Here, Steinmann begins to lay out is  proposed solution to the problems, and begins to argue in favor of not taking the genealogies as strictly chronological.


Steinmann takes a moment to examine the Hebrew grammar behind the word typically translated as “fathered” or “became the father of.”

[NOTE: I have not taken any sort of Hebrew course, so I am completely in the dark concerning this subject matter. I will merely share what Steinmann is arguing.]

Steinmann points out that this Hebrew word can be used with either the H stem, or the G stem. In Genesis 5 and 11, the H stem is the form that is consistently used. The G stem is the form that “would signify having a child.” But when the H stem is used in the verb, the meaning is to convey “the causative counterpart of the G stem.” In other words, the word is meant to signify causing the birth of a child. The significance of this distinction is as follows: “in the G stem with a masculine subject, the direct object must be the son of the subject. However, since the verb is causative in the H stem, the subject and direct object may be more distantly related – perhaps grandfather/grandson or great-grandfather/great-grandson and so forth.”


Working with the understanding of the Hebrew word as being causative and not a direct fathering, Steinmann now argues that there is not enough information to determine when a successor is born. When looking at the genealogies, we see only three facts that can be learned: “1. The age of the progenitor when he caused the (eventual) birth of his successor. 2. The number of years that the progenitor lived after causing the birth of his successor (Gen. 5 only). 3. The age at which the progenitor died.” Given these facts, it cannot be determined when the successor was born or even if the progenitor was still alive when the successor was born.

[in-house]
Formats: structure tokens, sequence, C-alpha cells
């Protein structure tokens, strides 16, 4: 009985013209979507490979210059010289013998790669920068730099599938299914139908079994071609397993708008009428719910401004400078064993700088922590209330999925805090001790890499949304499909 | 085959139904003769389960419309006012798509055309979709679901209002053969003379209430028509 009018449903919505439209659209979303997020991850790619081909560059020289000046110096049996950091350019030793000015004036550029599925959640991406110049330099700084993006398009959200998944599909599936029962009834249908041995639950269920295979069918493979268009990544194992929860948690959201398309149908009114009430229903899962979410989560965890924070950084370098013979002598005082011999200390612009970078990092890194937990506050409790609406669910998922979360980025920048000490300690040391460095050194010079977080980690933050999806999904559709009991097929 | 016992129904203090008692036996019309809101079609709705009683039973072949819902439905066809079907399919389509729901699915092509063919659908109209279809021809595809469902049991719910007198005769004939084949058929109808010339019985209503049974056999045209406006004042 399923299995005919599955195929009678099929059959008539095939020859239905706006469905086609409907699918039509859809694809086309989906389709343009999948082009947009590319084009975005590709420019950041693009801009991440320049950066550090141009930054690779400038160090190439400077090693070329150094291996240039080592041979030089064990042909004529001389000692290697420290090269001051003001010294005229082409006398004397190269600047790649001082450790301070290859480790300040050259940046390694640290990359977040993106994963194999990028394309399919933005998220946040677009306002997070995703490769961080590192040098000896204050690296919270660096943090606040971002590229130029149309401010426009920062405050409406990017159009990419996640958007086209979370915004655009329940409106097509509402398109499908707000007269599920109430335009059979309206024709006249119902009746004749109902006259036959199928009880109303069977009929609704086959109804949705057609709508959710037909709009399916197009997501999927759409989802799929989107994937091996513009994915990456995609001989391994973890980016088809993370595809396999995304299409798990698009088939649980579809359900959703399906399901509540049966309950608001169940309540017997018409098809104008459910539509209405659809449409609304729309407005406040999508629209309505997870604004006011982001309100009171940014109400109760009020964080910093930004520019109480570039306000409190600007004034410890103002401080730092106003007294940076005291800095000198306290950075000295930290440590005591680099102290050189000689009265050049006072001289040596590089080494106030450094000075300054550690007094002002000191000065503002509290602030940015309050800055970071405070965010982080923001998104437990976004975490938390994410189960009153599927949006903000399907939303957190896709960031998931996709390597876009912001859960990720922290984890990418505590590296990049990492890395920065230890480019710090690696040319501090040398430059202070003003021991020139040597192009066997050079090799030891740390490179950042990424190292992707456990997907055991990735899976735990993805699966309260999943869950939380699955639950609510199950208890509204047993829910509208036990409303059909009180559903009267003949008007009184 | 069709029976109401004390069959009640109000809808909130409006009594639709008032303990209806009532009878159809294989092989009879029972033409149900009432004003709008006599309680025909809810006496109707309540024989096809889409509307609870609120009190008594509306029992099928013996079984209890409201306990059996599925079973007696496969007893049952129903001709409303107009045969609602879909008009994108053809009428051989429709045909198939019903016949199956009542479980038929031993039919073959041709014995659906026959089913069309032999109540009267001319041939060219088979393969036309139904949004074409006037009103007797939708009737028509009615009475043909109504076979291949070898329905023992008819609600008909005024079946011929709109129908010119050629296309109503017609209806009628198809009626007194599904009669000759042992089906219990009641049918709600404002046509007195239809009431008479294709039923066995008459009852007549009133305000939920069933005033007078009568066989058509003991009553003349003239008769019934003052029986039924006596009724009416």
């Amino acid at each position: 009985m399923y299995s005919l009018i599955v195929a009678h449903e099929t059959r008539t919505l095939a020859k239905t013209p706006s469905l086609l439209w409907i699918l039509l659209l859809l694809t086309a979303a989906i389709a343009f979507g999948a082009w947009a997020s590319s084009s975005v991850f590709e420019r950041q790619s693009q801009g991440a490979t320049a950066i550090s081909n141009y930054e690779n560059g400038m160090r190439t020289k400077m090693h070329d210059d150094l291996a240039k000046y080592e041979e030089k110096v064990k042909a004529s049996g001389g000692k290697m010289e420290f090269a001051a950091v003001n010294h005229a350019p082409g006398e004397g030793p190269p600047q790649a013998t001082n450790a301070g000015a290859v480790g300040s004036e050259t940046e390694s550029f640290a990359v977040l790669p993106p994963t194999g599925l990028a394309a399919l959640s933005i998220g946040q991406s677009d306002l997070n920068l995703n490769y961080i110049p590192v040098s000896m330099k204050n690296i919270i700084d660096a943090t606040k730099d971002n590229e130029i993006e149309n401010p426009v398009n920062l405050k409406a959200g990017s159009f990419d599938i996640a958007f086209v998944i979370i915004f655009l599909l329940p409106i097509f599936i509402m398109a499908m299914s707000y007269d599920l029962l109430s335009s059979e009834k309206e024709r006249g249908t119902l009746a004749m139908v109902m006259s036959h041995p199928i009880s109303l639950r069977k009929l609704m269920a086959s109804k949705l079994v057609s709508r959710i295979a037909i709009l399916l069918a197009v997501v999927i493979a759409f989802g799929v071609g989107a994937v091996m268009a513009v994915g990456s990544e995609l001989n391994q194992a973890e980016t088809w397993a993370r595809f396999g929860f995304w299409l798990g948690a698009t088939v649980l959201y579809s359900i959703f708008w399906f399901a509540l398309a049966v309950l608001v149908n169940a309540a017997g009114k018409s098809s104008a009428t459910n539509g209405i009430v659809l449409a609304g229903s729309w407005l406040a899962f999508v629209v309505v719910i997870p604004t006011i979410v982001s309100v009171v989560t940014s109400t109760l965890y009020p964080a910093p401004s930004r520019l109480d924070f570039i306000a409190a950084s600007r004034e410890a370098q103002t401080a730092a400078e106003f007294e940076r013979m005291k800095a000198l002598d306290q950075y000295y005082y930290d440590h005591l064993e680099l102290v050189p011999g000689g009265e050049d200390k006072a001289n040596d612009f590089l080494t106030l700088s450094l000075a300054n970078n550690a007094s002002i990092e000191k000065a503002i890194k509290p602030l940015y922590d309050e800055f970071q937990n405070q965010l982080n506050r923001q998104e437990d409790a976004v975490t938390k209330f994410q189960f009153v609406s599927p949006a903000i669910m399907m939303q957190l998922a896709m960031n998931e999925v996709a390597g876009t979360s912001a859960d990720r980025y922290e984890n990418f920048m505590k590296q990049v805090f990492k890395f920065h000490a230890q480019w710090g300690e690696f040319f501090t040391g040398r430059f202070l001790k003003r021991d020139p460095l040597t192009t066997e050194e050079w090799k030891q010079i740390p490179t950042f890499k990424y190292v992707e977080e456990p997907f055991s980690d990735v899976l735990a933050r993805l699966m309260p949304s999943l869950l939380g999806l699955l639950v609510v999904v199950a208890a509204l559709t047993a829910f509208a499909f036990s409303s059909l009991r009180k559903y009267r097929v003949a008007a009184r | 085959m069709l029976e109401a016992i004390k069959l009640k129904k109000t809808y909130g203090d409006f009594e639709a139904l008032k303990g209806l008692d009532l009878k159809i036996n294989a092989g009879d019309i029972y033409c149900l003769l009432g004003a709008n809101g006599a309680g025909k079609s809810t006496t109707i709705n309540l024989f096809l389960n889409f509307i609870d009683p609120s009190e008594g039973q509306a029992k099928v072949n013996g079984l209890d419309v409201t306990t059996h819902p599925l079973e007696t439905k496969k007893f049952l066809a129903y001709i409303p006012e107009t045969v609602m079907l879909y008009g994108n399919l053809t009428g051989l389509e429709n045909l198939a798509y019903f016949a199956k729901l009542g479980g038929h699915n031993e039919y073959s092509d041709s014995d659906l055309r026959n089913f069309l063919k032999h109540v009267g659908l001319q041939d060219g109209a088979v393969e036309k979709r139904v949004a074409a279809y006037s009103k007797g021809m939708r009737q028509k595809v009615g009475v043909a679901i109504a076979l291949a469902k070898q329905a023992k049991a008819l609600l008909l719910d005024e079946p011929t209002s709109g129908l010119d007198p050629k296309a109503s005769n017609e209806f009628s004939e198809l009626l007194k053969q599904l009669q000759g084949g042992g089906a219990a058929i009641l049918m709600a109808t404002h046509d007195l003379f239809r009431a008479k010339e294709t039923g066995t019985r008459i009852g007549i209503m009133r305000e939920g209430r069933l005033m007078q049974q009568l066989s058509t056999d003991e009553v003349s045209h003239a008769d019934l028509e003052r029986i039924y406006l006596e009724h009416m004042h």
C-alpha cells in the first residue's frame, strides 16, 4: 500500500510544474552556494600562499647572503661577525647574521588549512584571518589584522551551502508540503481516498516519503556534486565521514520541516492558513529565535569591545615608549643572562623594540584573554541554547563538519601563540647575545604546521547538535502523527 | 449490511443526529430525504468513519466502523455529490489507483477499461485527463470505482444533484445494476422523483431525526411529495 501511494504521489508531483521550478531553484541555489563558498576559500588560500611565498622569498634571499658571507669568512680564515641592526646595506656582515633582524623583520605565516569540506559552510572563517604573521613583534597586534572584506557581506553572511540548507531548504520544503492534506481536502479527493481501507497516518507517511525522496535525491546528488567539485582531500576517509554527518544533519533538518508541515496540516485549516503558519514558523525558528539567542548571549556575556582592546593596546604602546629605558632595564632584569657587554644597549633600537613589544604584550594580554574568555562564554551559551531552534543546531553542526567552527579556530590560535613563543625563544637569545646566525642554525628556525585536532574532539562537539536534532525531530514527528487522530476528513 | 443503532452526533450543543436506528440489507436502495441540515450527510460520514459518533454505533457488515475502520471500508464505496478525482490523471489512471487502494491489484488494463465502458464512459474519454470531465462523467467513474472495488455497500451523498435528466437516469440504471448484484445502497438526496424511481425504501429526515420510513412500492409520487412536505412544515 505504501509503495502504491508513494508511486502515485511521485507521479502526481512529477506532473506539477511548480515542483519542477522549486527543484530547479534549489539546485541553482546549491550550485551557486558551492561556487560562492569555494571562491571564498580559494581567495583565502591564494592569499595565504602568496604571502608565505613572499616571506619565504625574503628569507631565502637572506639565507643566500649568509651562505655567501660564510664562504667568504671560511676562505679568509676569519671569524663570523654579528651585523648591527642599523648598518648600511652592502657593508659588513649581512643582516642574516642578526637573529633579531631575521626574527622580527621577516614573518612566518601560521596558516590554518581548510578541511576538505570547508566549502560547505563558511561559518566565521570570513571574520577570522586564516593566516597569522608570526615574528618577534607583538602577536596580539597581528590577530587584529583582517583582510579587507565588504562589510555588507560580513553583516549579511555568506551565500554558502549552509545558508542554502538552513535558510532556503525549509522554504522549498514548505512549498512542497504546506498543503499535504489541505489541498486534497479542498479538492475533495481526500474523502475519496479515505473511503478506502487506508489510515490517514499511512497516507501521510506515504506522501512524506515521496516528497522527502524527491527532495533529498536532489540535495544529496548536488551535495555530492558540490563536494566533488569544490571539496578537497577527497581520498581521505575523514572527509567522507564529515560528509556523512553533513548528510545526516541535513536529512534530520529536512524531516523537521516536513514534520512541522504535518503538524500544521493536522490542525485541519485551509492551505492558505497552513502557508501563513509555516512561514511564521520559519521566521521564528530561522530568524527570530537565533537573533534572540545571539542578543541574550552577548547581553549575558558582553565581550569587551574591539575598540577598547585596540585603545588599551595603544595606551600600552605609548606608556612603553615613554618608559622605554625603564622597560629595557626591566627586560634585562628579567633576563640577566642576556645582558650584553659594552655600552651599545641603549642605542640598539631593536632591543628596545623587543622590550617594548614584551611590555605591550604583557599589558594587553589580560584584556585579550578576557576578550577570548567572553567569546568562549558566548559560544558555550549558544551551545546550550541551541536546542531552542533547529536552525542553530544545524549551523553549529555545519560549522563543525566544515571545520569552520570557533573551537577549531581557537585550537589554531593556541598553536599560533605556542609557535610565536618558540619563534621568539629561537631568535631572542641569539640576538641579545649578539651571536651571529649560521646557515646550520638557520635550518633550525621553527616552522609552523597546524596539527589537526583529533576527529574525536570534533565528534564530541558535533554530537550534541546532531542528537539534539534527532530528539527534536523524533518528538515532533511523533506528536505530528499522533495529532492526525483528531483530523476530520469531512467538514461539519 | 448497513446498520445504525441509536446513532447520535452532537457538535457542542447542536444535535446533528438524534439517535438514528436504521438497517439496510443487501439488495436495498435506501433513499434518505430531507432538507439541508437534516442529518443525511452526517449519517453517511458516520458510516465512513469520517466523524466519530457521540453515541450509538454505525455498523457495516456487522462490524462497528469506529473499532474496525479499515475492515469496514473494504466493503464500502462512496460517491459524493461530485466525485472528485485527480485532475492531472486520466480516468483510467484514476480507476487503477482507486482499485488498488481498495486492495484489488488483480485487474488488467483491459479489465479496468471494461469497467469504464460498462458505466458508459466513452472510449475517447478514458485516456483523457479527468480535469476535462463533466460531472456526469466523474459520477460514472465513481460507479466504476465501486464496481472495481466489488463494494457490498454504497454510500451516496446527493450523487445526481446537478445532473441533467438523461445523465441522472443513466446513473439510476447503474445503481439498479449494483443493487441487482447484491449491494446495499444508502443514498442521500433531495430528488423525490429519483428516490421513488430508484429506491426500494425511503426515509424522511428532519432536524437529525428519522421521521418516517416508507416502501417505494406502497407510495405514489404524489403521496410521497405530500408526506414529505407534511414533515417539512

Steinmann draws two conclusions from this. “1. The purpose of the Genesis 5 and 11 genealogies is not to tell us, even secondarily, about the age of the earth or the date of Creation, and adding up the ages of the patriarchs listed there to determine chronology is not a valid exercise. 2. The purpose of the numbers in Genesis 5 and 11 must be to tell us something other than when persons listed in the genealogy were born.”


Now Steinmann arrives at his proposed interpretation of the genealogies. What he proposes is that the genealogies should be read in light of one of the greater overarching narrative themes of Genesis. Namely, the progression of the messianic promise from God as it is passed on from person to person. “I submit that this is the purpose of the Genesis 5 and 11 genealogies, and it is signaled not only by the chain of generations that are traced between [Adam and Abram], but also by the mention of the age at which each listed patriarch is said to have caused the orthodox of his successor as well as the subsequent blessing of long life.”

Steinmann also proposes that the age given at the causation of the successor is when God blessed that man with the promise that he would be an ancestor to the Messiah. The acceptance of that promise by faith is the event that “caused” the eventual birth of the successor.


I am appreciative of this proposal by Steinmann. I myself have believed for some time that there are gaps in the genealogies (I have written about that here). Steinmann takes this understanding and finds what could be a possible reason, or motivation, for the author of Genesis to write the genealogies in such a way. The promise of a coming Messiah that will undo the effects of the fall is thread that is wound through Genesis from beginning to end, and it only makes sense to view the genealogies through this lens.

[1] Andrew E. Steinmann, “Genesis Genealogies and Messianic Promise,” Bibliotheca Sacra, 176, (July-Sept. 2019). 343-359.



3 thoughts on “Periodical Review: “Genesis Genealogies and Messianic Promise” by Andrew E. Steinmann

  1. Have you read my articles on Genesis 5 and 11 in The Westminster Theological Journal (2015) and in the Journal of the Evangelical Theological Society (2018)? Steinmann’s reassertions in this article have been shown to be deficient.

    1. I have not. Unfortunately I don’t have access to it. Bib Sac is currently the only publication I’m subscribed to. I’ll try to see if I can find them though. Thanks for the heads up!